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NEWS
September 25, 2002
Ryan Carter Budget cuts in the state-funded Los Angeles Superior Court system might mean "lights out" for a courtroom that serves Burbank and Glendale. Cuts voted on last week by a committee of judges responding to a $57-million budget deficit mean the juvenile traffic court serving this area is on the block to be shuffled from Glendale Superior Court, where it also serves Burbank residents, to Pasadena Superior Court. The court, which was supervised by an attorney known as a traffic referee, heard challenges to juvenile speeding violations and misdemeanor cases such as vandalism and disturbing the peace.
NEWS
June 20, 2009
Chromium 6 contamination is a scary prospect, but in the absence of any official retort, it’s easy to let imagination take hold. Until the allegations of contamination levied in a recent spate of lawsuits against the Walt Disney Co. are vetted in a courtroom, it’s best to leave the “imagineering” to the studios. Certainly, allegations that Disney has been dumping water tainted with cancer-causing chromium 6 and other toxic chemicals at its Imagineering studios are serious, but it’s important to remember that lawsuits can evolve or devolve at a rapid pace on the long road to the courtroom.
NEWS
By Christopher Cadelago | April 19, 2010
DOWNTOWN — The case against a 58-year-old Camarillo woman charged with assaulting a federal security agent who tried to take her ailing mother’s applesauce and other snacks at Bob Hope Airport last year was moved to a Pasadena courtroom Monday. Los Angeles County Superior Court Judge Robert Applegate on Monday said he was ready to move ahead with the trial of Nadine Kay Hays, who was charged with misdemeanor battery after the reported tussle with the Transportation Security Administration last April.
NEWS
October 1, 2003
Jackson Bell A Burbank man arrested this week on suspicion of murdering his girlfriend is scheduled to be arraigned today in a Burbank courtroom, police said. Ray Pascual, 38, was arrested in Hollywood on Monday and booked on suspicion of first-degree murder after police discovered the body of Courtney Quintin, 37, at an apartment in the 400 block of East San Jose Avenue earlier that day. The two lived together at the apartment, police said. Police, responding to a report of domestic violence at the residence, forced their way into the apartment and found Quintin's body.
NEWS
March 24, 2001
Josh Goldstein CIVIC CENTER -- Peering down from his bench, Burbank Superior Court Commissioner Steven Lubell's job, sometimes, is to teach a lesson to someone who has broken the law. But Lubell also teaches a different sort of lesson in the courtroom. While not part of his mandated daily duties, Lubell believes introducing students to the courts and the legal system before they get into trouble is one of the most important lessons he can be a part of. "I want to take the fear factor away from someone who wears a black robe," Lubell said.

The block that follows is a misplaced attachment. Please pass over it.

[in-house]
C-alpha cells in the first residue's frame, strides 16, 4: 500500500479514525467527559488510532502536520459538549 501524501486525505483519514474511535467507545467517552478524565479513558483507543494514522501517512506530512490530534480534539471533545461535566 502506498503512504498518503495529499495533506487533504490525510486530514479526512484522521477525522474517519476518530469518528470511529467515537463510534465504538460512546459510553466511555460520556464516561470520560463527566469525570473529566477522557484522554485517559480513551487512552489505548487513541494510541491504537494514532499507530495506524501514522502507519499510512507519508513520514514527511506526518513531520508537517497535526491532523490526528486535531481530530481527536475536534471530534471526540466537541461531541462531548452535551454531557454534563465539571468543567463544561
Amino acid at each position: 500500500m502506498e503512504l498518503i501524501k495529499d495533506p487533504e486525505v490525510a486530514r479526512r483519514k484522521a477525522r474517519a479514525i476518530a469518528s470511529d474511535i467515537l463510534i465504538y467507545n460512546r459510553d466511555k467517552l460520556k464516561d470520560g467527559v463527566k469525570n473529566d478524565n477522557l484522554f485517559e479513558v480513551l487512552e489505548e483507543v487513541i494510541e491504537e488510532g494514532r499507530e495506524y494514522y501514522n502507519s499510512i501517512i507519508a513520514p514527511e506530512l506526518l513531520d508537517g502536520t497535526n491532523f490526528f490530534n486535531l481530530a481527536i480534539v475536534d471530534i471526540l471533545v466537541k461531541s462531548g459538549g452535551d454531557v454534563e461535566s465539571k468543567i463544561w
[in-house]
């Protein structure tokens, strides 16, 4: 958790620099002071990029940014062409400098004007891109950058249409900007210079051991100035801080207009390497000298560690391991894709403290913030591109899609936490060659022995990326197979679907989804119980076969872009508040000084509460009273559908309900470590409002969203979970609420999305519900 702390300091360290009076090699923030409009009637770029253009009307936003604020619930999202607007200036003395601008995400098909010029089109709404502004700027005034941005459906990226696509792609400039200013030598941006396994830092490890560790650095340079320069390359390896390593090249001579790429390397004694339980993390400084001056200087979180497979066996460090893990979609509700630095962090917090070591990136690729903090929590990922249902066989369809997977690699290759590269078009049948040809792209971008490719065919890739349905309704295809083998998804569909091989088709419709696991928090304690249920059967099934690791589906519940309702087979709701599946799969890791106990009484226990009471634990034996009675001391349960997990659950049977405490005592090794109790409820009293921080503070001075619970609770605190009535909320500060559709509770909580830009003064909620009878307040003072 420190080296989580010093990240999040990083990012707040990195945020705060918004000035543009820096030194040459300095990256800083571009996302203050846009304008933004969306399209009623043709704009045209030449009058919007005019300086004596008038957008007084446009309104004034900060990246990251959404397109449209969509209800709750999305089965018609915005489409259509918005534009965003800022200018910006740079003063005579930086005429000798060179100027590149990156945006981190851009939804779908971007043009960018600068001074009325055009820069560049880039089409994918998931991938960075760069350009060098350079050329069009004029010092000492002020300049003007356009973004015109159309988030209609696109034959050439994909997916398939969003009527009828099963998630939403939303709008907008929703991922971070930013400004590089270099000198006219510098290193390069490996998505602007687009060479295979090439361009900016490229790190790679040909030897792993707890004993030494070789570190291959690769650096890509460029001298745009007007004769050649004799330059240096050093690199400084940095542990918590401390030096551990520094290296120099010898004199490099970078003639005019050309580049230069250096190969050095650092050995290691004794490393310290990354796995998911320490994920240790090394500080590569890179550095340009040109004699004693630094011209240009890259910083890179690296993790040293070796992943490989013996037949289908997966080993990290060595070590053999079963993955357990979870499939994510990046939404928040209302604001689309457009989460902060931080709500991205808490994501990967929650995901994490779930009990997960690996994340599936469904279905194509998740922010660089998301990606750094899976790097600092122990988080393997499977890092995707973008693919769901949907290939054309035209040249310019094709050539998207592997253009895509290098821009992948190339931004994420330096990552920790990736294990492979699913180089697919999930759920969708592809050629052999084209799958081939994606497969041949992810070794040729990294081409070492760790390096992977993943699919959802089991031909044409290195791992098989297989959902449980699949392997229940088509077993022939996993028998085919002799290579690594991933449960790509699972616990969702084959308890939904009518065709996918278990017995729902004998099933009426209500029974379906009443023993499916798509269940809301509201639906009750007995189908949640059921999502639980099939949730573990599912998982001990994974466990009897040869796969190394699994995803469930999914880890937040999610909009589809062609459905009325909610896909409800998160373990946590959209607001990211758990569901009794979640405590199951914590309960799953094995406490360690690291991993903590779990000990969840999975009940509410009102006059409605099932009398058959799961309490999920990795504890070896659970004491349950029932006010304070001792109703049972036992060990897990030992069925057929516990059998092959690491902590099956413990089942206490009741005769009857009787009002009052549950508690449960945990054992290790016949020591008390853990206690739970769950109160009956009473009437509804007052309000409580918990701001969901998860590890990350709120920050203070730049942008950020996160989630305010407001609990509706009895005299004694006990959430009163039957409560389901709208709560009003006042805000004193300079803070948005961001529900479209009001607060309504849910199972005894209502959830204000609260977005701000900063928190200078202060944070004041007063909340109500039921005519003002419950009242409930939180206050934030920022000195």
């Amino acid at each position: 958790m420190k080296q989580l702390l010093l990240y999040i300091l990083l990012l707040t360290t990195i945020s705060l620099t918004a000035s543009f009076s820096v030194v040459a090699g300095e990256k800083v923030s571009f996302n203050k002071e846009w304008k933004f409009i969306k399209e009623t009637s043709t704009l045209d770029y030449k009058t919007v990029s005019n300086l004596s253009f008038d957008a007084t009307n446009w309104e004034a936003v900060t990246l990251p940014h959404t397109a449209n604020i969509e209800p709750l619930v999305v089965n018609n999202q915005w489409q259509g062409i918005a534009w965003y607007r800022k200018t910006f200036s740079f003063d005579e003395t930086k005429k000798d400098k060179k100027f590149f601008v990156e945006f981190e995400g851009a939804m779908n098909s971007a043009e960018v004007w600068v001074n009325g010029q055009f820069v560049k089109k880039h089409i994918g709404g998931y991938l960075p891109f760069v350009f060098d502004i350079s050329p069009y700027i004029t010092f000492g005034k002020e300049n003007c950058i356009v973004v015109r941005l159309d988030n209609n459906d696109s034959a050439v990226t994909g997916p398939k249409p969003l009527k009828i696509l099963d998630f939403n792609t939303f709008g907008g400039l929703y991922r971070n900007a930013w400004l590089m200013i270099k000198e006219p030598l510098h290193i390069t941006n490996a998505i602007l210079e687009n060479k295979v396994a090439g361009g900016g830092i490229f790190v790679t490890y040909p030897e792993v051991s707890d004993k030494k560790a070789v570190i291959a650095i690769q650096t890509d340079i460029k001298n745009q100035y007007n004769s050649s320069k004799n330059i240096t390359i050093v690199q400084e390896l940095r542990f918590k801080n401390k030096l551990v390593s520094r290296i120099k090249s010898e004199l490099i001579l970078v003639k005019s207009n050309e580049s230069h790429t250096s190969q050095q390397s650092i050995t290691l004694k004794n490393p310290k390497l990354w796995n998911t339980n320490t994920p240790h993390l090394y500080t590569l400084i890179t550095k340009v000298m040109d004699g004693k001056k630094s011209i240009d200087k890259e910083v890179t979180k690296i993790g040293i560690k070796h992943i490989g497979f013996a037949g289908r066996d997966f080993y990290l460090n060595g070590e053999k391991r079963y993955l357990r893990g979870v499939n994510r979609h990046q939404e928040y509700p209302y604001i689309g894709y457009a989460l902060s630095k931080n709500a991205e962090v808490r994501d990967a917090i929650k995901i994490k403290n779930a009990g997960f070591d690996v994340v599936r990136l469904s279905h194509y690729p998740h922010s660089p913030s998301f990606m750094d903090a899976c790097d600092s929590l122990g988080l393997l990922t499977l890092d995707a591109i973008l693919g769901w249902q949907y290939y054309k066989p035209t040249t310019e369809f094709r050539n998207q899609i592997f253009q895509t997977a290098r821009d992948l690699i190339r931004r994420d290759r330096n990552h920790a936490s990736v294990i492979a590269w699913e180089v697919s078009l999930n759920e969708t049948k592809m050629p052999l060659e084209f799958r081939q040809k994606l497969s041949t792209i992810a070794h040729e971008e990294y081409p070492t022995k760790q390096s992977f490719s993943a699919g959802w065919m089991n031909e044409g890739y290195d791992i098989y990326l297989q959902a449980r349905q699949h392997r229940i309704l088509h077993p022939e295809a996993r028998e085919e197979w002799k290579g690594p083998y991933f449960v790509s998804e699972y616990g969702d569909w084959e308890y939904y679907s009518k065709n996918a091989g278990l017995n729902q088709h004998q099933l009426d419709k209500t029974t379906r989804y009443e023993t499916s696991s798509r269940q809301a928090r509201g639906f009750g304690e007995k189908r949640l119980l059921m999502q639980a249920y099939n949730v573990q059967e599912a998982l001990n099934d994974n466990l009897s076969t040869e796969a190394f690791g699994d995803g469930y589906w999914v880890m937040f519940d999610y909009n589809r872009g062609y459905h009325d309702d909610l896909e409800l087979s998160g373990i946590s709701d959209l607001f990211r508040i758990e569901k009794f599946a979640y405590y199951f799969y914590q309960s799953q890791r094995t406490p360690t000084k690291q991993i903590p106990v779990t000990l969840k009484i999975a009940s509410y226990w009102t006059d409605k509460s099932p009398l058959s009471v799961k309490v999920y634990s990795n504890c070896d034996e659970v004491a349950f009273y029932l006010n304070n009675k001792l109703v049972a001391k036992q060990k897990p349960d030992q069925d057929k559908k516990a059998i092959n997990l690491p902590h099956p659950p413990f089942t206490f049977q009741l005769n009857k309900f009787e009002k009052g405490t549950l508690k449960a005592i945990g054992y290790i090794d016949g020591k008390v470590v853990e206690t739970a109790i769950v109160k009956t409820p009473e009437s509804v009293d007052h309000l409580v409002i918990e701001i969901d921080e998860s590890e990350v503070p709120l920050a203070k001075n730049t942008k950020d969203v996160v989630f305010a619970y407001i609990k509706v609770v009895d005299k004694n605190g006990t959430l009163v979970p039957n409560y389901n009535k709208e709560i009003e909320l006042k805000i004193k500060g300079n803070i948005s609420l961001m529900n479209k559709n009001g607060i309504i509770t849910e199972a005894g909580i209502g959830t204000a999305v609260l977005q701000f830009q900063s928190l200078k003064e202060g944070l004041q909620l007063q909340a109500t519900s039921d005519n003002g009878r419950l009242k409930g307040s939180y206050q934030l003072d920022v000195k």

LOCAL
By Jeremy Oberstein | May 28, 2008
LOS ANGELES — A month after opening statements, when prosecutors said Juan Manuel Alvarez purposefully caused a 2005 train wreck that killed 11 people, Alvarez took the stand Tuesday, telling jurors he had no intention of killing anyone other than himself when he parked his Jeep Cherokee on the train tracks. “I was going to kill myself,” Alvarez said, dressed in a green shirt, beige pants and tie before he calmly told the nine-woman, three-man jury of his intentions, which went awry the morning of Jan. 26, 2005.
NEWS
By Maria Hsin, maria.hsin@latimes.com | March 6, 2012
The first of several lawsuits filed against Burbank by current and former police officials went to trial this week, with the attorney for an ex-deputy police chief calling what took place in the department one of the most “egregious” cases of mistreatment he's ever seen. In his lawsuit against the city, William Taylor alleges that he was demoted and eventually fired because he informed city officials and former Police Chief Tim Stehr about concerns of discrimination and sexual harassment, and because he pressed for an outside investigation into a burglary that allegedly took place in police headquarters.
THE818NOW
By Veronica Rocha, veronica.rocha@latimes.com | March 24, 2014
A 27-year-old Burbank man was found guilty Monday afternoon of fatally stabbing his on-and-off girlfriend 19 times in her neck at a park. A jury in a Van Nuys courtroom found Stephen Joanou Jr. guilty of first-degree murder in the death of Patrina “Trina” Sabella, who was found dead on March 20, 2012. They also found true that he personally used a weapon to kill Sabella. Jurors began deliberating on Friday after hearing testimony and evidence in the case. Sabella, 32, was discovered in the early morning hours lying in a pool of her blood behind a shed in South Weddington Park in the 10600 block of Valleyheart Drive in Studio City.
NEWS
By Veronica Rocha, veronica.rocha@latimes.com | March 21, 2014